10 Reasons Why Fall Camping is the Best Camping
It has to be said: summer is a smidge overrated. Camping aficionados will wax poetic about its long days and warm nights, but they’ll neglect to mention the crowded campgrounds, the man-eating mosquitoes, and the conspicuous lack of crunchy leaves to step on. Yes, if we’re being honest about the best time to take a family camping trip, perhaps fall camping deserves another look. Here are 10 reasons why you should schedule your trip for the later months of the year.
1. You’ll get your pick of camping sites.
In the summer, nabbing secluded camping sites on the water is a race against the clock. Online reservations go so quickly that something as trivial as a slow Internet connection could spell doom. Booking a campground in the fall is a different story altogether; most of the good spots will stay open until just a few days before your trip, giving you a chance to plan and check the weather beforehand.
2. You’ll avoid the worst of summer’s storms.
Summer has its share of sunshine, true, but with it comes the kind of warm, humid air conditions that breed thunderstorms. Nothing puts more of a damper on a family camping trip than bolts of lightning and sheets of rain—not to mention, it leaves storm-skittish kids longing for the comfort of their own bed. That makes autumn camping, with its milder temperatures and less extreme weather conditions, a relatively safe bet.
3. You’ll be the only one on the lake.
When you think about classic fall outdoor activities, boating may not seem like the most obvious choice. But the calm surface of an autumn lake actually presents a perfect opportunity to canoe, kayak, or rowboat. Gone are the jet skis and wakeboard-tugging motorboats, replaced with a sense that you’re actually in nature, and not someone’s personal amusement park. Another benefit of this downgraded boat traffic: it’s a safe time for kids to try out kayaking or canoeing for the first time.
4. You’ll have a front-row seat for leaf peeping.
We’ve already written about our love of hiking and driving through the fall colors, and fall camping is one of the best ways to extend that experience. By spending the night under the canopy, you can watch the colors change from sunrise to sunset, and an early morning hike will fill your world with shades of red, orange, and gold.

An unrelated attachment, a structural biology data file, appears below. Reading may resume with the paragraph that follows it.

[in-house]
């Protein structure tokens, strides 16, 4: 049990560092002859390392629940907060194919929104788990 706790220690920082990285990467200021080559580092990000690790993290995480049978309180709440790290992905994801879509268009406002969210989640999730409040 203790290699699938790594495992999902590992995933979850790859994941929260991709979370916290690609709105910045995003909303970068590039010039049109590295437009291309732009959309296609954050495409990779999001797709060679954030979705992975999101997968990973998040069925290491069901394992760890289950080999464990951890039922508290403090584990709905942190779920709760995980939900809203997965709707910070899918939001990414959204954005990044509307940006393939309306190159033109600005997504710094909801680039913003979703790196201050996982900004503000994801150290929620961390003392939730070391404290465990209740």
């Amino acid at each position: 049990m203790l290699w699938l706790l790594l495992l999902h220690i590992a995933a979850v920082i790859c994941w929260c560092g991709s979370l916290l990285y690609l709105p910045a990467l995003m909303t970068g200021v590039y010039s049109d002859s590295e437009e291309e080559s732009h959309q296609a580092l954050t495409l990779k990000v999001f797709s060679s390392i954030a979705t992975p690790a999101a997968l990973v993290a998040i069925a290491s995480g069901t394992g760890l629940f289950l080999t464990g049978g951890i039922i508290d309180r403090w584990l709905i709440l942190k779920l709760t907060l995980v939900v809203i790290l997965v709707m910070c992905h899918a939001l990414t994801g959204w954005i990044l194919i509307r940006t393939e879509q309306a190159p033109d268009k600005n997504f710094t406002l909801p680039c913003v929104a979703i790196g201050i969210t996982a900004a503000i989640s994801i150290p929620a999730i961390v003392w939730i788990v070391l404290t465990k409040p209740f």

5. You’ll get to wrap yourself in warm flannel.
There’s no better excuse to wear fall’s signature fabric than spending a few nights in the great outdoors. It’ll make you feel vaguely like a lumberjack and keep out the chill in the evening, especially if you layer it under a chunky sweater or poncho (read our fall layering guide for more tips).
6. The mosquitos are hibernating.
Ah, the mosquito. This tiny insect is nothing less than the bane of a camper’s existence, a hellspawn whose sole pleasure lies in savagely biting the flesh of innocents. Fortunately, this low beast takes a break from routine once the temperatures start to drop, laying eggs and hibernating until spring.
7. You’ll have an excuse to build a massive bonfire.
In the summer, stoking a wood fire is all about cooking and having something to do after the sun sets. With autumn camping, that fire is the surest method to keep warm. You don’t even need to ration firewood in the fall or maintain your distance from the flames to prevent your hands from getting too hot. Build that fire big and hot and relax in the comforting warmth.
8. You can roast a ghost. Allow us to explain:
Roasting marshmallows is a time-honored tradition that can warm your stomach in the chilliest weather, and it’s no secret that kids love a good sugar fix. During a fall camping trip, you can even get Peeps shaped like ghosts to roast over your campfire. When roasted, the Peep’s sugary exterior melts into a candy shell, creating one of the most overwhelmingly sweet foods on the planet.
9. Star constellations are easier to spot.
Some constellations only appear at certain times of the year. Fall is a prime time for even first-time stargazers to spot some of the most familiar constellations. When the sun sets, even the littlest stargazers can look up to see the Big Dipper and Orion, the latter marked by its belt of three stars. Be sure to brush up on our other tips for gazing upon the cosmos.
10. You can cuddle in a big pile of sleeping bags.
Keeping warm at night is essential for fall camping, when temperatures can dip down to refrigerator levels. In the absence of central heating, build yourself a nest of sleeping bags and blankets. Curling up in a fluffy pile will almost make you forget your bed at home.
Stephanie McDaniel is a political theorist-turned-novelist from South Carolina. On the rare occasion she’s not writing, she spends her time folk dancing, singing, and adding sea salt to Lake Michigan.